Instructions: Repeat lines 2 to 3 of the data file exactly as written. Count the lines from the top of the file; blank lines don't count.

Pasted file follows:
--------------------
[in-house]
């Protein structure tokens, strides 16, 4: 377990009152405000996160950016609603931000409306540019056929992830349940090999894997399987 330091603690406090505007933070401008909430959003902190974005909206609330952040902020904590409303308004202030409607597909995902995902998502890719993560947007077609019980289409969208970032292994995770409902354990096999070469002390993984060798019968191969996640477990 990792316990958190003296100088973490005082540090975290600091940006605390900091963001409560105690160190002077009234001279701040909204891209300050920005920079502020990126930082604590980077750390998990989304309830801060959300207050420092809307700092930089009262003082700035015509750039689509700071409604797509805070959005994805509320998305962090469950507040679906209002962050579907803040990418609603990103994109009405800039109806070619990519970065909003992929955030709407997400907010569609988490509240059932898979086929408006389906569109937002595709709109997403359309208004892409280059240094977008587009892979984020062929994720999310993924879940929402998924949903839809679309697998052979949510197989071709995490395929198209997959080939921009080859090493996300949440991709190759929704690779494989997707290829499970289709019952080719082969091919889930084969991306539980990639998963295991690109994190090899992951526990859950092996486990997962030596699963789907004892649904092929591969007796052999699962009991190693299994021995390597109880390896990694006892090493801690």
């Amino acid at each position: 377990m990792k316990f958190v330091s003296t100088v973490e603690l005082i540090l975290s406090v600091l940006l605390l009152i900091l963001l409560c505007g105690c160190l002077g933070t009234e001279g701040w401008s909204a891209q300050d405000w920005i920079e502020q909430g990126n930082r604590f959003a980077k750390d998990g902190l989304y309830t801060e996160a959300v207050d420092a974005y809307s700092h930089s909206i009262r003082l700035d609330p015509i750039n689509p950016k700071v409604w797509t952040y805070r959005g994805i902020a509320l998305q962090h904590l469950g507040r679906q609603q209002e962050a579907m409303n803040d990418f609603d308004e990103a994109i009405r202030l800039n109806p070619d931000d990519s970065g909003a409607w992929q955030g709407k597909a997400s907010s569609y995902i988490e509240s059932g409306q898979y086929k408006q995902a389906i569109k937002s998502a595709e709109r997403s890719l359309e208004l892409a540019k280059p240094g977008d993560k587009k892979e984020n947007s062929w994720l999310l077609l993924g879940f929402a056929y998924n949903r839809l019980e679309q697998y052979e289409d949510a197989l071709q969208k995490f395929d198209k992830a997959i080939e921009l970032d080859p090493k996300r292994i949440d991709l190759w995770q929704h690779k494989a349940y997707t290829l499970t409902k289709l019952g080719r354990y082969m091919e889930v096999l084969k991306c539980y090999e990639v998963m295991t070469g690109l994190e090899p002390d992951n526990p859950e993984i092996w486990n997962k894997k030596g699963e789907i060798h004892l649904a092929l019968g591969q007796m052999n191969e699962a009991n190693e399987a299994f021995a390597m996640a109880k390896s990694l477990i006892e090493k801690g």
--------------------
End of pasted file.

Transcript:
């Protein structure tokens, strides 16, 4: 377990009152405000996160950016609603931000409306540019056929992830349940090999894997399987 330091603690406090505007933070401008909430959003902190974005909206609330952040902020904590409303308004202030409607597909995902995902998502890719993560947007077609019980289409969208970032292994995770409902354990096999070469002390993984060798019968191969996640477990 990792316990958190003296100088973490005082540090975290600091940006605390900091963001409560105690160190002077009234001279701040909204891209300050920005920079502020990126930082604590980077750390998990989304309830801060959300207050420092809307700092930089009262003082700035015509750039689509700071409604797509805070959005994805509320998305962090469950507040679906209002962050579907803040990418609603990103994109009405800039109806070619990519970065909003992929955030709407997400907010569609988490509240059932898979086929408006389906569109937002595709709109997403359309208004892409280059240094977008587009892979984020062929994720999310993924879940929402998924949903839809679309697998052979949510197989071709995490395929198209997959080939921009080859090493996300949440991709190759929704690779494989997707290829499970289709019952080719082969091919889930084969991306539980990639998963295991690109994190090899992951526990859950092996486990997962030596699963789907004892649904092929591969007796052999699962009991190693299994021995390597109880390896990694006892090493801690």
């Amino acid at each position: 377990m990792k316990f958190v330091s003296t100088v973490e603690l005082i540090l975290s406090v600091l940006l605390l009152i900091l963001l409560c505007g105690c160190l002077g933070t009234e001279g701040w401008s909204a891209q300050d405000w920005i920079e502020q909430g990126n930082r604590f959003a980077k750390d998990g902190l989304y309830t801060e996160a959300v207050d420092a974005y809307s700092h930089s909206i009262r003082l700035d609330p015509i750039n689509p950016k700071v409604w797509t952040y805070r959005g994805i902020a509320l998305q962090h904590l469950g507040r679906q609603q209002e962050a579907m409303n803040d990418f609603d308004e990103a994109i009405r202030l800039n109806p070619d931000d990519s970065g909003a409607w992929q955030g709407k597909a997400s907010s569609y995902i988490e509240s059932g409306q898979y086929k408006q995902a389906i569109k937002s998502a595709e709109r997403s890719l359309e208004l892409a540019k280059p240094g977008d993560k587009k892979e984020n947007s062929w994720l999310l077609l993924g879940f929402a056929y998924n949903r839809l019980e679309q697998y052979e289409d949510a197989l071709q969208k995490f395929d198209k992830a997959i080939e921009l970032d080859p090493k996300r292994i949440d991709l190759w995770q929704h690779k494989a349940y997707t290829l499970t409902k289709l019952g080719r354990y082969m091919e889930v096999l084969k991306c539980y090999e990639v998963m295991t070469g690109l994190e090899p002390d992951n526990p859950e993984i092996w486990n997962k894997k030596g699963e789907i060798h004892l649904a092929l019968g591969q007796m052999n191969e699962a009991n190693e399987a299994f021995a390597m996640a109880k390896s990694l477990i006892e090493k801690g």